Enter C, many years later, and we come full circle. I thought we had escaped any oral fixation (with something more akin to an oral aversion), but I thought too soon. Just a few short weeks ago after lights out, Husband and I were startled by a scream from C’s bedroom. “I’M HURT! HELP! I’M HURT! I’M PROBABLY GOING TO DIE!!! AAAACCCCKKKK!!!!!” C had swallowed a glow-in-the-dark plastic marble and no amount of explaining how the digestive tract always puts out what it takes in calmed him down. Nearly an hour later and a phone call to Ga and Pa in which they relayed all the stories of things Brother and I swallowed as kids still hadn’t fully convinced him. “I’ll probably wake up dead in the morning,” he said mournfully as we turned the lights out once again.
Two weeks later, after a lengthy discussion with C’s doctor as to whether the glow-in-the-dark marble would even show up on an x-ray given we hadn’t seen it come out the other end, C moved on to another level of oral exploration. He bit a playdate this weekend, and lest I thought it was an isolated incident, he tried to bite Husband this evening. C gets his great hair, dimples, and sunny personality from Husband; must only the bad things be passed on from me?
It is with some distress that I find myself both celebrating and dreading what comes next. It’s not lost on me that this child with such enormous difficulties around food has all of a sudden started going through a stage we thought he had skipped. While C has gone through many developmental stages years late, this one is the latest by far, and it didn’t escape my notice that the nurse tried to hide her raised eyebrow as I showed her the twin to the marble C swallowed. Yes, he’s nine, we know most kids go through this at three, deal with it and get me the doctor, lady. “At least he’s putting things in his mouth now,” I said half-jokingly to his doctor when she stepped in the room. Now that I look back, I am noticing an alarming recent trend of putting all sorts of things in his mouth – rubber bands, balloons, erasers. What’s next, eating dog treats and sampling Windex?
Oh dear, I think I need to go childproof my house now.
Before we moved here I searched online for a parent support group, knowing that would be where I would find my friends. Sure enough, on the first day of school, I ended up standing next to the very person I had contacted online, and we marvelled at the small world connection. Robin is the best mother I know and one who inspires me on a daily basis. Lucky you, now you can get to know her as well in this amazing guest post. Enjoy.
I’m standing on my back patio, watching my five-year-old son through the sliding glass door. He is bouncing around the kitchen on his exercise ball, happily unaware that he has just locked his mother out of the house.
Blake didn’t mean to lock me out. I had stepped outside to throw something away, just for a moment. After I left, Blake simply returned the door to its “normal” state – closed, with the latch pointed down. Like many other autistic people, Blake is very aware of his surroundings, and tends to “fix” things that are out of place. Lights on that should be off, books rearranged on shelves, doors left open that must be closed.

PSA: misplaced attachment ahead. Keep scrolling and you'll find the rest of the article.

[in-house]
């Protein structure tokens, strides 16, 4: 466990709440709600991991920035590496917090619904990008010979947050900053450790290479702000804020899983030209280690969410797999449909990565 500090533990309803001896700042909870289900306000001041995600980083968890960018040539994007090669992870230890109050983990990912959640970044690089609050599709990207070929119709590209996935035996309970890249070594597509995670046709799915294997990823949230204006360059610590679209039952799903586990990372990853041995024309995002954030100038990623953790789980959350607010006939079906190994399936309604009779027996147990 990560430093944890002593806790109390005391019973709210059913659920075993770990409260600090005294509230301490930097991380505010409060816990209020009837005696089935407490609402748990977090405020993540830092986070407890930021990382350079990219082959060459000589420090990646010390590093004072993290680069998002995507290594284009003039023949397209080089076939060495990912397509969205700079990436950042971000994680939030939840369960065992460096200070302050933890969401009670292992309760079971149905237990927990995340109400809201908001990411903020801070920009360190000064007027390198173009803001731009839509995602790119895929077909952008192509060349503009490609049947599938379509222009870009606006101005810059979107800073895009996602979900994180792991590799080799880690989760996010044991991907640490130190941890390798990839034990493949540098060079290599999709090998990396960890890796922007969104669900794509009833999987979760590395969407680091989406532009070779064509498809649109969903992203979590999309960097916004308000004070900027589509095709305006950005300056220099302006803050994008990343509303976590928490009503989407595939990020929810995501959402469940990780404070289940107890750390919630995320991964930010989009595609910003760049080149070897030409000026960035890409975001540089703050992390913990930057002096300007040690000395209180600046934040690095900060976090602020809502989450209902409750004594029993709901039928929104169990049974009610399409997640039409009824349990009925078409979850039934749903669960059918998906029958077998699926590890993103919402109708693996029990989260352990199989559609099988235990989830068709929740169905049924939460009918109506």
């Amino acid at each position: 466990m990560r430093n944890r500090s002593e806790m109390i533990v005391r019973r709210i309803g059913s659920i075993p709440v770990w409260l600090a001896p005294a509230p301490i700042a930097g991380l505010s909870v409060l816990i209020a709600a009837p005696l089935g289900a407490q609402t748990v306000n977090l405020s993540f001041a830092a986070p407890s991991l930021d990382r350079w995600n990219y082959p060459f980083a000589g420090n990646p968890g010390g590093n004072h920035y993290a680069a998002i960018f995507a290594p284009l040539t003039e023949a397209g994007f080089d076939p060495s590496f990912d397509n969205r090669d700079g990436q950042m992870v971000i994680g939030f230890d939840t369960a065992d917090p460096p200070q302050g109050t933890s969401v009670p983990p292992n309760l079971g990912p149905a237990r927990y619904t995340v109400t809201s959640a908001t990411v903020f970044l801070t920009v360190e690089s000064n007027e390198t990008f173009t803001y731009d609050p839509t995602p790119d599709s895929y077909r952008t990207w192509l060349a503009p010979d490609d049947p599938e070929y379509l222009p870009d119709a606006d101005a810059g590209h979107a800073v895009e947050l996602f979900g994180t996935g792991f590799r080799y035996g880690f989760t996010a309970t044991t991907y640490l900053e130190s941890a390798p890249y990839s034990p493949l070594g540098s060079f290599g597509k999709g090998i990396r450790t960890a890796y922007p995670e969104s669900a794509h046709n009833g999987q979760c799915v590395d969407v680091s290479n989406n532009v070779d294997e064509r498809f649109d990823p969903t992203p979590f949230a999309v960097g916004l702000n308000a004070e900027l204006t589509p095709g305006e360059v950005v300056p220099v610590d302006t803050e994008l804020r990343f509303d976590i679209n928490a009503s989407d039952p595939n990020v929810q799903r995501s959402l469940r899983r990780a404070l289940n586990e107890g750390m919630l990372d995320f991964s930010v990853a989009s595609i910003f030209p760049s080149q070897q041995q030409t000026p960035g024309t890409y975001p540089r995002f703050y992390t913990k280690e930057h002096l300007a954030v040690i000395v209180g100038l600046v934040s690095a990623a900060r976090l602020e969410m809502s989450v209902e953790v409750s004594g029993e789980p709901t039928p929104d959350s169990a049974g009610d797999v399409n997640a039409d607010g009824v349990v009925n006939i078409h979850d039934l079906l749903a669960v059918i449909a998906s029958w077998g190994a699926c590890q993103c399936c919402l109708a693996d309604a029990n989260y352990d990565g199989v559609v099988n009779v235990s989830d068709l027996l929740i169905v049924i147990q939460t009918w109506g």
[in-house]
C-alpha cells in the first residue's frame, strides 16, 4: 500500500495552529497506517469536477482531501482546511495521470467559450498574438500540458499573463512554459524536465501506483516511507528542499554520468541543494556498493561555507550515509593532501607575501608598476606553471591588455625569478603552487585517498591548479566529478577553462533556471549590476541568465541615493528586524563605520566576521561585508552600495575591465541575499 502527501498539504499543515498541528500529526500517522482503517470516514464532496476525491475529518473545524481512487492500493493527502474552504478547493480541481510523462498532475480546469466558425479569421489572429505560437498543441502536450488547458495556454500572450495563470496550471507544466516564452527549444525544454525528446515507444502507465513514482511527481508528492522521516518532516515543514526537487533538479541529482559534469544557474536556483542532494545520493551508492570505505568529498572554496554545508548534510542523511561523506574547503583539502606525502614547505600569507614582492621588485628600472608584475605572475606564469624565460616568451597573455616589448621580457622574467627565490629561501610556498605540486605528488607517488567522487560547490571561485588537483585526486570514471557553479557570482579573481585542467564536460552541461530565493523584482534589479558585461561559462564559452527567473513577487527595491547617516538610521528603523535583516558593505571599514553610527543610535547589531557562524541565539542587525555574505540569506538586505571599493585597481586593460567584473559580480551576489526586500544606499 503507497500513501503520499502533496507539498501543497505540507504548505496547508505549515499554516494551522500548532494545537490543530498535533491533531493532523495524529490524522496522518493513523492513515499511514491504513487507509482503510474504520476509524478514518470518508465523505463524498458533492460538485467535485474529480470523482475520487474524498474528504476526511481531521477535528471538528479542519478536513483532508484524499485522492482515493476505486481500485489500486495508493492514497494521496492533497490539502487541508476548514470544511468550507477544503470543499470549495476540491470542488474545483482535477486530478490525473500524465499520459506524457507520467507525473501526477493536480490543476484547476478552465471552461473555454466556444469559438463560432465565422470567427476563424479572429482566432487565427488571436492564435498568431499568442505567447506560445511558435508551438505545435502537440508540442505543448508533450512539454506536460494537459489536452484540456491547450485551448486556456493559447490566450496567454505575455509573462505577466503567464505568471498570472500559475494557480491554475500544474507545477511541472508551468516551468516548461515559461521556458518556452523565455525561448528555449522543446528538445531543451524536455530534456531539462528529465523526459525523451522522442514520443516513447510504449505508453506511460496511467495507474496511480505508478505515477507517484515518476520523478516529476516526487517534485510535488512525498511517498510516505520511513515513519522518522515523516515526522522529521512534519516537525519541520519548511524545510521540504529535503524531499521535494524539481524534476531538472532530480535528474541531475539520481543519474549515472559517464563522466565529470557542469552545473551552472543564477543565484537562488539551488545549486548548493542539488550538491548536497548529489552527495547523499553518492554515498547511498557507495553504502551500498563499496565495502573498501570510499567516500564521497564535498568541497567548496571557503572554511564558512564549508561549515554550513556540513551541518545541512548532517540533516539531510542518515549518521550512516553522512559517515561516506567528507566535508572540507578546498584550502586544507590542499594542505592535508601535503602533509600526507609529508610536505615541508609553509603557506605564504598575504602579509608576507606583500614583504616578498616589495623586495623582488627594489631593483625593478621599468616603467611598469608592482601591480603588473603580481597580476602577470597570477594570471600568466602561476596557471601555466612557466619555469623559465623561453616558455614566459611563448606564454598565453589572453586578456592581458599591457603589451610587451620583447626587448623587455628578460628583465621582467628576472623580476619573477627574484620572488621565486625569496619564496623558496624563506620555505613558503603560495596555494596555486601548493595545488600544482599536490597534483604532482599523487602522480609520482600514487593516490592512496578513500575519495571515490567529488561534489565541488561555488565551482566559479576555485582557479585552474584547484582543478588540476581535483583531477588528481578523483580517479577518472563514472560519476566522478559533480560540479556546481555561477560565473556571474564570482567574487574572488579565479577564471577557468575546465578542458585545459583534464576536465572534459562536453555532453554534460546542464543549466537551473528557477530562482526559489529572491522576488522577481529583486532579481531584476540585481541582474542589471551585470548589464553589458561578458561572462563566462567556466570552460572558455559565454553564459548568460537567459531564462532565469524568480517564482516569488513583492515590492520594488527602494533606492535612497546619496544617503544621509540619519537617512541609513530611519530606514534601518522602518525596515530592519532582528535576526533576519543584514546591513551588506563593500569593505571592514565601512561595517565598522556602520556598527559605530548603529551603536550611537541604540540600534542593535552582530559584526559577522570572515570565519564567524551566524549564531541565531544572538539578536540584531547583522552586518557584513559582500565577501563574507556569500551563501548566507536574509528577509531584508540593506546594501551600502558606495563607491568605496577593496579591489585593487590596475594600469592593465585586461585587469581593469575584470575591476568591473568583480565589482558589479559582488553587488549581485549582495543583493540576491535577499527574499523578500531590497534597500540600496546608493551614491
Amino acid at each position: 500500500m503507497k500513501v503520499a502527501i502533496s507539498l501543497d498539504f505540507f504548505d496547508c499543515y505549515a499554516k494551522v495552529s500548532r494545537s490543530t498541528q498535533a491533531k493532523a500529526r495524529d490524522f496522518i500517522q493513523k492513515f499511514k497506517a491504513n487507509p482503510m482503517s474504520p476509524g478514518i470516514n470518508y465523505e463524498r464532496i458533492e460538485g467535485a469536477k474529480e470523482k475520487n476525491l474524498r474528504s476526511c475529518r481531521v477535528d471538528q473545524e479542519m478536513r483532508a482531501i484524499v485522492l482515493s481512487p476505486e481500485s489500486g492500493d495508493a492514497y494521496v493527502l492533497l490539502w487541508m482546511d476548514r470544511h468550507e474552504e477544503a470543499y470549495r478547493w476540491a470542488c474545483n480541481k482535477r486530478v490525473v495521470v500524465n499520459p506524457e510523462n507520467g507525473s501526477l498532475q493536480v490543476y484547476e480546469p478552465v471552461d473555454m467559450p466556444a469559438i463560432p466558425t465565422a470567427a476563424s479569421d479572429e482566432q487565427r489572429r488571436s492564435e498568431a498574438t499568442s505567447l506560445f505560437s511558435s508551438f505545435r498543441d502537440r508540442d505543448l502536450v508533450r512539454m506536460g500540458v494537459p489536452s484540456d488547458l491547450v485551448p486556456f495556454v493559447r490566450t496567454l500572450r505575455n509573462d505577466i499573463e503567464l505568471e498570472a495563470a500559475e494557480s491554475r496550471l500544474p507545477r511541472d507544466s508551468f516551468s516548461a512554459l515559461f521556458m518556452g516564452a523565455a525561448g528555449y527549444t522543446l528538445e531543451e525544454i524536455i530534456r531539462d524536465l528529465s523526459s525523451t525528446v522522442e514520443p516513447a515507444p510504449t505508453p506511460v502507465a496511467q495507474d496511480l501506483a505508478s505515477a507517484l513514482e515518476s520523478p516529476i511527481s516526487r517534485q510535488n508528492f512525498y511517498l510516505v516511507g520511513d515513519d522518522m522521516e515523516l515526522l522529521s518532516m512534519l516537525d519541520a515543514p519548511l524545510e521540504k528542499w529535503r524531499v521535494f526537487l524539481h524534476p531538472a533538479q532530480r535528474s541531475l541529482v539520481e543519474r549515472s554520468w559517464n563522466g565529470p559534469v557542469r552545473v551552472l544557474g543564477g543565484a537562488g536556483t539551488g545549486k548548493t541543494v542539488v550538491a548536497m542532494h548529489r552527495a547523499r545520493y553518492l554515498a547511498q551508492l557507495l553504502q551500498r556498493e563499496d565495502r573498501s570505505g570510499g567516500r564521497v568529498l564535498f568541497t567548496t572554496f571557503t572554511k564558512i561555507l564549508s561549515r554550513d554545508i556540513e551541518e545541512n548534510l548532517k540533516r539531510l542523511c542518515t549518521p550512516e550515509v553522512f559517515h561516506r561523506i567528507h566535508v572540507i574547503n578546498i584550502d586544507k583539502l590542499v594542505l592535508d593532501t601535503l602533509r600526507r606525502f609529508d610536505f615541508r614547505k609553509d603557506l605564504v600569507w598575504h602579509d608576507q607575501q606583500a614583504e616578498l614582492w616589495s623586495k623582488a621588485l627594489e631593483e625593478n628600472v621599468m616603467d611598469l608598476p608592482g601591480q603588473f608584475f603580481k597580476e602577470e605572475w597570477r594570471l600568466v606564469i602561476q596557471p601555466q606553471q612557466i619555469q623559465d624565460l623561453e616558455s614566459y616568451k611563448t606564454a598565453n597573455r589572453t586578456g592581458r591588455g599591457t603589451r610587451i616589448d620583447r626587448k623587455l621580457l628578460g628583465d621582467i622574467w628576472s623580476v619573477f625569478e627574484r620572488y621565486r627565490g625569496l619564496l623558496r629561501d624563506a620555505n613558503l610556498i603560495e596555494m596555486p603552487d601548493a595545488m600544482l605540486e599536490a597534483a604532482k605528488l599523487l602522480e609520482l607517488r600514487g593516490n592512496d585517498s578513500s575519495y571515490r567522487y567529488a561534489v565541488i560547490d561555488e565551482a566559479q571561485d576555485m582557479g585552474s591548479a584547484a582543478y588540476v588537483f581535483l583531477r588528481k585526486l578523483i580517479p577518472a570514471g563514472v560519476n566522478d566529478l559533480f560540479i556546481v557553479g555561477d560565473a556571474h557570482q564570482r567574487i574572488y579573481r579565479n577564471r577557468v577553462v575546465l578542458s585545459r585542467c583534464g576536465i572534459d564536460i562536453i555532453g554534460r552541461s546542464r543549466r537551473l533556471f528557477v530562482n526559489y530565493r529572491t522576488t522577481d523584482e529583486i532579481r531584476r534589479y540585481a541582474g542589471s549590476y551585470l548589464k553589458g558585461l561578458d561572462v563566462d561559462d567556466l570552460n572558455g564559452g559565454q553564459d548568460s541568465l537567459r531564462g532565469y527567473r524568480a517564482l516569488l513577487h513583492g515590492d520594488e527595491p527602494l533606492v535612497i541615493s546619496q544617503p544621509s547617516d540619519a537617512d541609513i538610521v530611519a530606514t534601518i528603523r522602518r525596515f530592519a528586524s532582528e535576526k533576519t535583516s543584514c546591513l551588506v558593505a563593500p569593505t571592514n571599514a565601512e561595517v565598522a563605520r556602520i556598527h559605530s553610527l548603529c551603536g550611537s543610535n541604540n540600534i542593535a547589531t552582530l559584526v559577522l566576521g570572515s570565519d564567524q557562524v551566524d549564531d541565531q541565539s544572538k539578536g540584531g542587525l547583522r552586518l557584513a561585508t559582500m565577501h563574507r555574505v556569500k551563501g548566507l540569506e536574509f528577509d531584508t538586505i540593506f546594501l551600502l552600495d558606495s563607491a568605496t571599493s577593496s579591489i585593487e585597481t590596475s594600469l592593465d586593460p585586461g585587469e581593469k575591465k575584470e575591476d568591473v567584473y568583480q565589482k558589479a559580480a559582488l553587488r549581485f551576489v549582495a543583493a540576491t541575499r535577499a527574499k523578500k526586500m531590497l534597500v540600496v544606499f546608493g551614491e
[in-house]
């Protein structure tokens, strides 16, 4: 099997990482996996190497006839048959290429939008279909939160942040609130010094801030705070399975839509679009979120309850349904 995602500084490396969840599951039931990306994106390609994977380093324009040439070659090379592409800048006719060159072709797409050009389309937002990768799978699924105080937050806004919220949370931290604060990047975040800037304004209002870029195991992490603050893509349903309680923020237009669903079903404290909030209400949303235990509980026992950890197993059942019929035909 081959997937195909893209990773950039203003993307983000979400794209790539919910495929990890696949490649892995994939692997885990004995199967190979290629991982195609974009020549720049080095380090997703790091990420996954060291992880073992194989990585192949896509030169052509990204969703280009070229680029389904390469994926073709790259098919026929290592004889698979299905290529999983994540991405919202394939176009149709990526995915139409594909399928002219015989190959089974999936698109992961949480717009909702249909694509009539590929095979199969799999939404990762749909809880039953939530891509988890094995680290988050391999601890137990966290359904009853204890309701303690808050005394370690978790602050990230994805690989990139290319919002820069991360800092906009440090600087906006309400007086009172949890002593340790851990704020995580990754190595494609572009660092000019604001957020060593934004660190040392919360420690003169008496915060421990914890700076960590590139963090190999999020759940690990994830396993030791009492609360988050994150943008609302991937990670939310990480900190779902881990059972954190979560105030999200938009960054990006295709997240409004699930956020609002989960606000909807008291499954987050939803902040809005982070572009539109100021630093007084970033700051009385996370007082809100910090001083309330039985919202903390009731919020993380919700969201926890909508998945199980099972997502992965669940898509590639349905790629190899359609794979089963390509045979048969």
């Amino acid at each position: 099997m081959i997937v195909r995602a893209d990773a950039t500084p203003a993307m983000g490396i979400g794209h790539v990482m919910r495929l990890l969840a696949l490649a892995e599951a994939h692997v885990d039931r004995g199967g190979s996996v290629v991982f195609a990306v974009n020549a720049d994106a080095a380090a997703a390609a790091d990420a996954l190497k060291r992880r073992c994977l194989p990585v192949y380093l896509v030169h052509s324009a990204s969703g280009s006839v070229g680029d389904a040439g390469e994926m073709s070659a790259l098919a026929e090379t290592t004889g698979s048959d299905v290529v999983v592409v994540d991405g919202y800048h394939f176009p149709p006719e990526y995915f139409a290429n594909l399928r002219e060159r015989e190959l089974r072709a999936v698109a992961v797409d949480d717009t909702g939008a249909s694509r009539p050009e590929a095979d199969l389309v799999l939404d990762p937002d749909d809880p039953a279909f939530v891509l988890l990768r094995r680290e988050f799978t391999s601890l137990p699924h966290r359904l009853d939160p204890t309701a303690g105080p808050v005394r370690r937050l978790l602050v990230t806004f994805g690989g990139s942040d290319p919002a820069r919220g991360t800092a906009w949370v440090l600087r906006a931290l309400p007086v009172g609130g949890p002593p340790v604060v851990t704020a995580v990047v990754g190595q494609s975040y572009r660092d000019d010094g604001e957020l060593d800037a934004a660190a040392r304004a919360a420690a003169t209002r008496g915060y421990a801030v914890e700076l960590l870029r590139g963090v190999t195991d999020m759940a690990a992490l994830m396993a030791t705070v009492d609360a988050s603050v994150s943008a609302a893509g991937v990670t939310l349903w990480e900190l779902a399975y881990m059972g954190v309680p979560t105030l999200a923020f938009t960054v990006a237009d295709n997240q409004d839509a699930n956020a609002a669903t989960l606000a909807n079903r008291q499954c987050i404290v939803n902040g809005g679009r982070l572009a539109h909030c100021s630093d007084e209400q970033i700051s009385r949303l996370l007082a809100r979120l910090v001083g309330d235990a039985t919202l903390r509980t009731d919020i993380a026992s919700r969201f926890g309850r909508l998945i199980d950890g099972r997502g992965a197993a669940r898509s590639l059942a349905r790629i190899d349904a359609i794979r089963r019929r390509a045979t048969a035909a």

“Unlock the door, Blake,” I say, shaking the door handle. He comes to the door, smiles. I instruct him: “Pull up,” and mime lifting the latch. Blake copies me but doesn’t touch the handle. “OPEN DOOR, Blake.” He laughs and repeats, “Open door!” But he doesn’t understand.
It all comes down to this – all the hours of behavioral and speech therapy, doctors’ appointments, IEP meetings and filing cabinets full of data sheets and treatment goals. If he cannot understand a simple instruction to unlock the door, what does it matter if he knows his colors, his shapes? If he can recite the alphabet forwards and backwards?
I run to a neighbor’s house to call a locksmith, cursing myself for not hiding a key outside. Then, I return to my patio, to wait where I can play with him through the glass and try every so often to get him to let me in. The hazards of my once-childsafe kitchen are clear from my new vantage point. Which window can I break, if he grabs that sharp knife off the counter, climbs up on the still-hot stove, falls off that ball and cracks his head on the hard tile floor? Oblivious to the dangers, Blake laughs and bounces and taps on the glass between us.
Just as I reassure myself that at least I can keep an eye on him, Blake leaves the room. He runs into my bedroom where, of course, the blinds are closed. I can hear him jumping on the bed, a favorite pastime that I instantly redefine as reckless. He yells “Jumponthebed!” – one of the rare times he calls for me to play. I am helpless to respond.
Then, it happens. He reappears, running into the kitchen, and tries to open the door. He notices the latch and, without hesitation, flips it up and slides the door open. I am stunned by the speed at which my dilemma is solved. Blake, in turn, is bewildered by his mother’s enthusiastic and borderline hysterical response. I cry and hug and sigh and he just smiles, as if to say, “It’s about time, Mom, what were you doing outside for so long?”
It’s not always about ability. More often it’s about motivation. Blake could easily learn how to unlock the door; he just needed a reason. People with ASD have difficulty seeing the world from another’s perspective – my need to get inside didn’t register with Blake. Until it became his need, the locked door didn’t concern him. Years later, my interactions with Blake are still shaped by this experience. Beyond teaching him the meaning of “unlock” (and hiding a spare key), the most important thing I can do is to give my son ample reason to use and strengthen his abilities; to discover what will entice and motivate him to open the doors to our world.